Picture of Open Cube Modular Origami
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I connected 14 cubes together to create the rainbow cube chain seen above. It took 168 sheets of paper. 

You can make an open cube of your own using just 12 sheets of paper and few simple folds. These open cubes are pretty fun to make and look good in both solid color and rainbow. 

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Step 1:

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All you will need to make a open cube is 12 pieces of origami paper. 

Step 2:

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Fold the paper in half then unfold. Fold the edges into the middle to meet at the center crease. Turn the model over. 

Step 3:

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Fold the bottom right corner up to meet the top edge. Unfold that turn the model over. Grab the bottom left corner and bring it up a bit while opening it. Smash it down to create the triangle with a missing corner as show in the last picture. 

Step 4:

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Fold down the top right corner then undo that fold. Fold the right corner tab up as shown in the third picture. Now fold the entire right corner down again on the crease you made before. Tuck the tabbed corner you folded under the flap. 

Step 5:

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Fold the entire model in half the long way. Fold the triangle tabs in half as shown. The unit is now complete. 

Make 12 of these units. 

Step 6:

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Begin assembling the units but connecting three of them together. Insert one piece into the other as shown in the first picture. Once inserted, the crease on the tip of the inserted one should line up with the main crease of the one it was inserted into.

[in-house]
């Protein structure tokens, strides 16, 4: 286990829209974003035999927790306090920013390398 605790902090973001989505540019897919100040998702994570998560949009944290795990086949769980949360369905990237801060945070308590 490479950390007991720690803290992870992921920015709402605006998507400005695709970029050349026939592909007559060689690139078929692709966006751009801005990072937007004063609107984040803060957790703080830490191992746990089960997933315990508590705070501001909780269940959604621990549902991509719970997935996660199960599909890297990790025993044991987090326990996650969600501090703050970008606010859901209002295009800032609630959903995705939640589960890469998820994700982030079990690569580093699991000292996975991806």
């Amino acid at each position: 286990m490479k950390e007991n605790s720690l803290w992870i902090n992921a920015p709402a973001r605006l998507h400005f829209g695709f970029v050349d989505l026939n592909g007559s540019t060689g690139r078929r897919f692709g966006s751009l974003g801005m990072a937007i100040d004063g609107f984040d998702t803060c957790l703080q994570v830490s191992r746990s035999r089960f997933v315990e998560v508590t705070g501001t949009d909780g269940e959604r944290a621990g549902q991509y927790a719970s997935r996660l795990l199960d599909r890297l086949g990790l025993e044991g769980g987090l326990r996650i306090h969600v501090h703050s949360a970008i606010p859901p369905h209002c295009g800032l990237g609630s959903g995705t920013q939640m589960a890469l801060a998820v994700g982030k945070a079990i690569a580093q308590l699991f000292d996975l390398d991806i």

Attach a third unit to lock these in place. Again, you'll know it's in the right way when the creases match up. 

Step 7:

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Keep attaching units, 3 to a corner, to form a cube. After you've attached all 12 you'll have a fun open cube, good job! 

CatherineL7 made it!19 days ago

Made from squares made from A5 paper. Took quite a while but it is pretty strong. Not sure I have the patience to make a chain!

NFL_Hands7 months ago

very nice. this unit is also able to be folded twice from the same square split in half

mikeasaurus3 years ago
I love the way they look in a rainbow chain.
laxap vishalapr3 years ago
sherrycayheyhey (author)  mikeasaurus3 years ago
Thanks. They could be connected into a ring too but I find the chain more appealing (it's also much more difficult to connect the last two in the ring).
BzeanBea3 years ago
Hi did you use standard 2 inch paper?
sherrycayheyhey (author)  BzeanBea3 years ago
I think of standard origami paper as the 6 inch large sheets since that's the size I see most often. For the cubes shown I used smaller 3 inch sheets but both sizes work just fine. I like to use smaller sheets when doing modular origami because sometimes the models can get pretty big and the smaller ones seem to hold together better but it's all personal preference.
Awesome!  So much fun!
How lovely! Would they be strong enough to hang? I've successfully hung many of my origami projects from clear floss, string, etc. Your cubes would look beautiful made into a mobile. Did you use a pattern or design this yourself? Thanks:) =^..^=
sherrycayheyhey (author)  happi cat #713 years ago
They are strong enough to hold the weight of the other cubes in a chain so there should be no problem stringing them. You could even try to thread the string through one of the corners where three units meet and knot the end so that you don't have to actually tie onto the model.
When I was little, I tried to make this! Had a bad time though. That is when I was like 7 or or so. I made one now (I'm thirteen) from I book I got at the library! Loved origami back then(still do!). Good Job! :D
Your origami skills must have gotten better then haha. I've loved origami since about 3rd grade and I'm 22 now. I build much more complex and larger models now but I still get as much joy transforming a square piece of paper as I did then.
monsterlego3 years ago
Very nice!
sherrycayheyhey (author)  monsterlego3 years ago
Thank you. I like your latest profile LEGO brick.
awesome!!! like how they connect